LS: We teach kids that there are four rules around touch that involves play, teasing or affection, which are separate from health and safety. Touch that’s supposed to be fun, like wrestling and contact sports, must be the choice of each person playing; it must be safe; it must be allowed by the adults in charge; and it is never a secret.
KVT: How do you teach these skills?
LS: We do a lot of role-playing. It’s one thing to talk about these rules and another to act out scenarios. So, I’ll say, “OK, let’s pretend I’m your dentist and you don’t want to get a filling.” And I’ll say, “I’m sorry, but you have to do this because it’s for your health and your parents said it’s OK.” And then I’ll say, “OK, what if the dentist says he wants to drill your teeth but tells you to not tell your parents. Is that OK?” The kids learn that even touch for health and safety reasons should never be a secret. Kids learn to say, “Stop or I’ll tell my parents!”
KVT: How do you teach kids to say no?
LS: We have a “no” game in which we practice saying no really quietly to each other, then get louder and louder until they’re yelling it. So they practice using a loud, strong, firm voice. We have them practice making stop signs and fences with their hands. They practice walking with assertiveness, confidence and awareness of their surroundings, so they learn to say no with both their voices and bodies.
KVT: What do parents say to relatives or friends who get offended if their child doesn’t hug or kiss them?
LS: I think it’s really important to back up the child in front of the other person so the child knows they’re doing the right thing. You can explain on behalf of your child what your family’s safety rule is. For example, you can say, “In our family, the rule is: Hugs are choices.” And then you can ask the kid to do something different, which the child might prefer. Maybe the child would like to high-five, sing a song, play catch or wave instead. What adults are generally looking for in those situations are positive ways to connect with that child. If they can find a substitute way to connect, then everybody is happy.
KVT: What if people say your child is being unfriendly?
LS: If you’re doing something that a child perceives as unwanted, then it defeats the whole purpose of that hug or kiss. It can actually improve relationships to respect the child’s boundaries. If a child knows that a certain relative is always going to pinch their cheeks, and they hate it, they’re not going to look forward to that relative’s visit. They’ll be closer, not more distant, if they can find another way to connect.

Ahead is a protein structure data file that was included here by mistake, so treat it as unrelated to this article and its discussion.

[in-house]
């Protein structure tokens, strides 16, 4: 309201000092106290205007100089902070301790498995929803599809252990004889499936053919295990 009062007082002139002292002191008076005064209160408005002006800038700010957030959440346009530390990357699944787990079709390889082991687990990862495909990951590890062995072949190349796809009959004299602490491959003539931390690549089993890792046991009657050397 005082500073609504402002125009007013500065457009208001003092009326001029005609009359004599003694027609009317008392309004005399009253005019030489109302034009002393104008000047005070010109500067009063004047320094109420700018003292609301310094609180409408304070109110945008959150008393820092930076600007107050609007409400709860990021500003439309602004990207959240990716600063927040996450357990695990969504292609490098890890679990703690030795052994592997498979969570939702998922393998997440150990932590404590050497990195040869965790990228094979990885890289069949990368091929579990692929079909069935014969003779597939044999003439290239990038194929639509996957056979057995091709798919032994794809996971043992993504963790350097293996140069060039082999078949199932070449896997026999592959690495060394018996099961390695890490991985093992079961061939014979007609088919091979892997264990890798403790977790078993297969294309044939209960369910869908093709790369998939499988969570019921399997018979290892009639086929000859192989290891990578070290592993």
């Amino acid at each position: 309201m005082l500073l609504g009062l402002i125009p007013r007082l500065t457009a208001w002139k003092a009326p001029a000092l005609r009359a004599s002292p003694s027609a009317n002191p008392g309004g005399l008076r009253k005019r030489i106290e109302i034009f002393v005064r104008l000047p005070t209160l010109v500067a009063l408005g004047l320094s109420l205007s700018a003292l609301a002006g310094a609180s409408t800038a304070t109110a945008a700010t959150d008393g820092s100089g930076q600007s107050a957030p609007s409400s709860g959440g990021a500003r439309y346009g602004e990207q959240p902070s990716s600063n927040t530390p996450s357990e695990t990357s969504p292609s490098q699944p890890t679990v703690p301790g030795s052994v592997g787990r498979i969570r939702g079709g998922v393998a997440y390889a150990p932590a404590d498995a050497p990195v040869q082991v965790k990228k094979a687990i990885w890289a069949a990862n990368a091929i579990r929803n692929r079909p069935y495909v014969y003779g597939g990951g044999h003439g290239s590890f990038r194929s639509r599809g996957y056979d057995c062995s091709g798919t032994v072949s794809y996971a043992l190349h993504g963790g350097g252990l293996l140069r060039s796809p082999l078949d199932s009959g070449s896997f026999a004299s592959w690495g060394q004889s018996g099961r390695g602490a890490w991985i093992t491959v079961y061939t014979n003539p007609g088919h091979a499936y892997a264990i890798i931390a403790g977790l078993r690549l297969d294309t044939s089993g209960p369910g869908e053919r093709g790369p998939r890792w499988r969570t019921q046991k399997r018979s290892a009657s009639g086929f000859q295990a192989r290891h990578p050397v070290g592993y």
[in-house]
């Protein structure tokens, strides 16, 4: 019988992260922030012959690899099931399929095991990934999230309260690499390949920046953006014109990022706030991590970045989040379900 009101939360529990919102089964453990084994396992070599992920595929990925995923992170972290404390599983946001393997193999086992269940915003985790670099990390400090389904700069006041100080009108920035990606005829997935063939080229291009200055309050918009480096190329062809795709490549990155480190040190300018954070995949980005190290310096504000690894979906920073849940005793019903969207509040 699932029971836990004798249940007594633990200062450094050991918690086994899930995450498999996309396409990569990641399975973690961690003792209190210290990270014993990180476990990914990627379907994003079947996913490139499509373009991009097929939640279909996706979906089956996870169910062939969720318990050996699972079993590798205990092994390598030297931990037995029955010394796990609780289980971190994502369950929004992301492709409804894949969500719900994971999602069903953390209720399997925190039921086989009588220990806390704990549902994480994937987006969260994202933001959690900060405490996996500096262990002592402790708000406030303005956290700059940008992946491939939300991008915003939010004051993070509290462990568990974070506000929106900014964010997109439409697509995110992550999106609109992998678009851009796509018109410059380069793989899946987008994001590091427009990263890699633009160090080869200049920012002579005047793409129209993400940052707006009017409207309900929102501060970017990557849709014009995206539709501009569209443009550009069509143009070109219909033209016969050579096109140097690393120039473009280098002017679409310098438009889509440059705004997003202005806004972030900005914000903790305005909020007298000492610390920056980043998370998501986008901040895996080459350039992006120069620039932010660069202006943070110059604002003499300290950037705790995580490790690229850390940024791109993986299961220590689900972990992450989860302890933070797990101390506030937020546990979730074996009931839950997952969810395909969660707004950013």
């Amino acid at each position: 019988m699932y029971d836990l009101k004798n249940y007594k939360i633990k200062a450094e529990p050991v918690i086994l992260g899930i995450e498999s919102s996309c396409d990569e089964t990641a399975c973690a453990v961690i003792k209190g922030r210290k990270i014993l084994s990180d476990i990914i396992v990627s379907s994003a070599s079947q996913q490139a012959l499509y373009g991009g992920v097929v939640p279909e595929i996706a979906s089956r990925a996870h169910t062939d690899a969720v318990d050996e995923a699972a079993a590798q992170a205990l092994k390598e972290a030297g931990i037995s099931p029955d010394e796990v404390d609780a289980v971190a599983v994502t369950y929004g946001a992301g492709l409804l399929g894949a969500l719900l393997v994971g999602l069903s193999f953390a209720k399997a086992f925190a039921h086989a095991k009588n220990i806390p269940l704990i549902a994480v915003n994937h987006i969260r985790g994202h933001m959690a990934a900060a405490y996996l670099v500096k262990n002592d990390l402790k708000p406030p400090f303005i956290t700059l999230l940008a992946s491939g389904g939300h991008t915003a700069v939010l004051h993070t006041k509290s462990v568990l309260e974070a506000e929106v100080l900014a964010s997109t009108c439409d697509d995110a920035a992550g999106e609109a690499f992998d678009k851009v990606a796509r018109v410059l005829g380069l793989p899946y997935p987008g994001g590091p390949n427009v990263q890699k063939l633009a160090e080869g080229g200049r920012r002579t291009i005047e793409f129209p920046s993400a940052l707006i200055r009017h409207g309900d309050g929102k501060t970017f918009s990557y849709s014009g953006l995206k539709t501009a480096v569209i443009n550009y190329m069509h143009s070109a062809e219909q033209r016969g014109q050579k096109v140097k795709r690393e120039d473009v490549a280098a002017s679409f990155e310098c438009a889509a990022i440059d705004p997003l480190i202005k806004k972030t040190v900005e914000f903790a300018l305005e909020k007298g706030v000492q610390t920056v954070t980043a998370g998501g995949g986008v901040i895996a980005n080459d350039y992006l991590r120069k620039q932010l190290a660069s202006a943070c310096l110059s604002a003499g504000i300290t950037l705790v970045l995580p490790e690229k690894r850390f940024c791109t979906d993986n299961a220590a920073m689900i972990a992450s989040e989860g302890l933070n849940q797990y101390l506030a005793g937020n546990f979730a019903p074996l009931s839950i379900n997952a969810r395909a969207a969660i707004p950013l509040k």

KVT: What do you say to critics who argue that this approach makes children think that everyone is a potential predator?
LS: To me, it’s a basic issue of respect for the child and the integrity of his or her boundaries. If you teach kids that they always get a choice with everybody, even with the people they love, it will always serve them well. With people you love, you can choose to hug them today but not tomorrow. You can hug them now but not in five minutes. To me, it’s less fear-based to say that’s the rule all the time and not just with certain people.
KVT: Do you give kids details about child abuse?
LS: No, we keep the tone of the classes really upbeat, positive and fun. Even with parents, we don’t dwell on scary facts. But I would say, “Sometimes we have problems with people we know. Who’s ever been wrestling and started to feel like it’s getting too rough?” Scary statistics don’t help kids be safer; they just instill fear. Skills make them safer.
3 generations teaching Kidpower together!
Earliest Teachable Moment: Kidpower for Parents and Caregivers of Infants and Toddlers
This workshop is for parents and caregivers of babies and toddlers. It will introduce participants to Kidpower’s safety concepts and prepare participants to incorporate these concepts into the children’s upbringing from the start.
Kidpower Basic Workshop